October 25, 2004

Deleting junk DNA in mice

Researchers deleted large portions of junk DNA from the mouse genome and created mice with the altered genome. No adverse effects were detected, indicating that perhaps non-coding DNA may in fact be useless.

Nature 431, 988 - 993 (21 October 2004); doi:10.1038/nature03022

Megabase deletions of gene deserts result in viable mice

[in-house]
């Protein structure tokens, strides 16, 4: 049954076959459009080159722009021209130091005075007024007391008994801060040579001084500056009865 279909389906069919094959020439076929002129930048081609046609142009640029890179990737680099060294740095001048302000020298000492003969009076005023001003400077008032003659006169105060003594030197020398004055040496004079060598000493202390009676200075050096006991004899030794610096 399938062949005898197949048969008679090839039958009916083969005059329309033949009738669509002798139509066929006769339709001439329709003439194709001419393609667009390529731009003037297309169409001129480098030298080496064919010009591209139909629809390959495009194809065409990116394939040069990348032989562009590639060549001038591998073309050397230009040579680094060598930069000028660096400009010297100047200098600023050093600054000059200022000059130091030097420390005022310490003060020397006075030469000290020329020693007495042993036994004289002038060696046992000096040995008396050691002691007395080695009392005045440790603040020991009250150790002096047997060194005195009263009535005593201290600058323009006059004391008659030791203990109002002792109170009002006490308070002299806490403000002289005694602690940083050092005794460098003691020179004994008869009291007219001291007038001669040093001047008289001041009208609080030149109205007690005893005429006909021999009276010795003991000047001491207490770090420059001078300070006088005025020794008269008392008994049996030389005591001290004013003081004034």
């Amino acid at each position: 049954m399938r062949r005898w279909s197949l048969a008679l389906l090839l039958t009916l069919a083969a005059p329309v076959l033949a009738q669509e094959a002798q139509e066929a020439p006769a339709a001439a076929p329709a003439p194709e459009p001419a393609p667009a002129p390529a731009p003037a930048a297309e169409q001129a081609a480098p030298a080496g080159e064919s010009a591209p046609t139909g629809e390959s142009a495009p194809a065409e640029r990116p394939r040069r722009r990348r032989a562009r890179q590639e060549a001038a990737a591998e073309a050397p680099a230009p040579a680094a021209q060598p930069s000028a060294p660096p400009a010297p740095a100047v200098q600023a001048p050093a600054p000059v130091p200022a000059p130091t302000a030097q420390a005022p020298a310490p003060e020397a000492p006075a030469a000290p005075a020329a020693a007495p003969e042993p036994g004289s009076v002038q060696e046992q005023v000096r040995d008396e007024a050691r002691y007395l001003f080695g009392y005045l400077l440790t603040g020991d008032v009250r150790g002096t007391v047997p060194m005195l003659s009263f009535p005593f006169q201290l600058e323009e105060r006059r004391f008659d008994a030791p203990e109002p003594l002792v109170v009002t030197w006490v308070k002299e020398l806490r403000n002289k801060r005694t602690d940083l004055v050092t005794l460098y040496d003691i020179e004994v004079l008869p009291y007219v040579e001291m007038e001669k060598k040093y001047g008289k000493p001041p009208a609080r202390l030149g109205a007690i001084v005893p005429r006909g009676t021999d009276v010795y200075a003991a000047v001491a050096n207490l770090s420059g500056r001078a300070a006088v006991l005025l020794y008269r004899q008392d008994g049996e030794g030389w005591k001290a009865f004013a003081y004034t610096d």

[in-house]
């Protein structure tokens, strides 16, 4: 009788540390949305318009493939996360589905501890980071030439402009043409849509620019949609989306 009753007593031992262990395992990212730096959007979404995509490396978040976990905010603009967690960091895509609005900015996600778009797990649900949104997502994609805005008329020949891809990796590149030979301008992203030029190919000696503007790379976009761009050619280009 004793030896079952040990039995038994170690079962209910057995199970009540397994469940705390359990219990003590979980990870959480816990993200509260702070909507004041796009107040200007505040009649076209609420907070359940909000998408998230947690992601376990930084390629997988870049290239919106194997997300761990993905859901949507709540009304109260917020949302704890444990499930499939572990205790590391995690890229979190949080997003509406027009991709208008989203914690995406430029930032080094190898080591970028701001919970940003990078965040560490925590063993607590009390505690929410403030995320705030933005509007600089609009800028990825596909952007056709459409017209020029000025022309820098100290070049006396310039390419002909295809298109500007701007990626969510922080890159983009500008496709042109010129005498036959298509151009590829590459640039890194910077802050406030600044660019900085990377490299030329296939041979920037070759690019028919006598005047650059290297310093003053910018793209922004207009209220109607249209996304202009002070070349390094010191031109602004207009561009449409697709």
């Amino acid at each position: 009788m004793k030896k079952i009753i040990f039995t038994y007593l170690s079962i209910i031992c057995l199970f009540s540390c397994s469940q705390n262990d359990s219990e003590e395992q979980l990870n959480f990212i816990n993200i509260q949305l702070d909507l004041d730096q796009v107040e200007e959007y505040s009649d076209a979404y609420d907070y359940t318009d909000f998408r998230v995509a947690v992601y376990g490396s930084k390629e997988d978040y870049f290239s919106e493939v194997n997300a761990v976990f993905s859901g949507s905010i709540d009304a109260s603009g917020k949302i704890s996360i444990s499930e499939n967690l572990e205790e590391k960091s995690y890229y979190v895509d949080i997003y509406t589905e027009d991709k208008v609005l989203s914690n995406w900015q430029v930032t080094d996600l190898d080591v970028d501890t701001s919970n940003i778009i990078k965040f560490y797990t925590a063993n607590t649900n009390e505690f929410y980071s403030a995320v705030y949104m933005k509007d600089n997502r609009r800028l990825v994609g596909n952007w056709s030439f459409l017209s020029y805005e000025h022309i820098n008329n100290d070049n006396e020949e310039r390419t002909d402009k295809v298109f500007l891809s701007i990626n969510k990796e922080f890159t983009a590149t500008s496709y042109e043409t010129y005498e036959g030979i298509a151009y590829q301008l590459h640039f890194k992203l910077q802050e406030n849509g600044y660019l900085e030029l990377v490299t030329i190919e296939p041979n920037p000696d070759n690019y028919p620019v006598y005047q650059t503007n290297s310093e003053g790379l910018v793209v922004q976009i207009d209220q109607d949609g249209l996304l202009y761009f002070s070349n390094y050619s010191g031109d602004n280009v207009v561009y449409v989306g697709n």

The functional importance of the roughly 98% of mammalian genomes not corresponding to protein coding sequences remains largely undetermined1. Here we show that some large-scale deletions of the non-coding DNA referred to as gene deserts2-4 can be well tolerated by an organism. We deleted two large non-coding intervals, 1,511 kilobases and 845 kilobases in length, from the mouse genome. Viable mice homozygous for the deletions were generated and were indistinguishable from wild-type littermates with regard to morphology, reproductive fitness, growth, longevity and a variety of parameters assaying general homeostasis. Further detailed analysis of the expression of multiple genes bracketing the deletions revealed only minor expression differences in homozygous deletion and wild-type mice. Together, the two deleted segments harbour 1,243 non-coding sequences conserved between humans and rodents (more than 100 base pairs, 70% identity). Some of the deleted sequences might encode for functions unidentified in our screen; nonetheless, these studies further support the existence of potentially 'disposable DNA' in the genomes of mammals.


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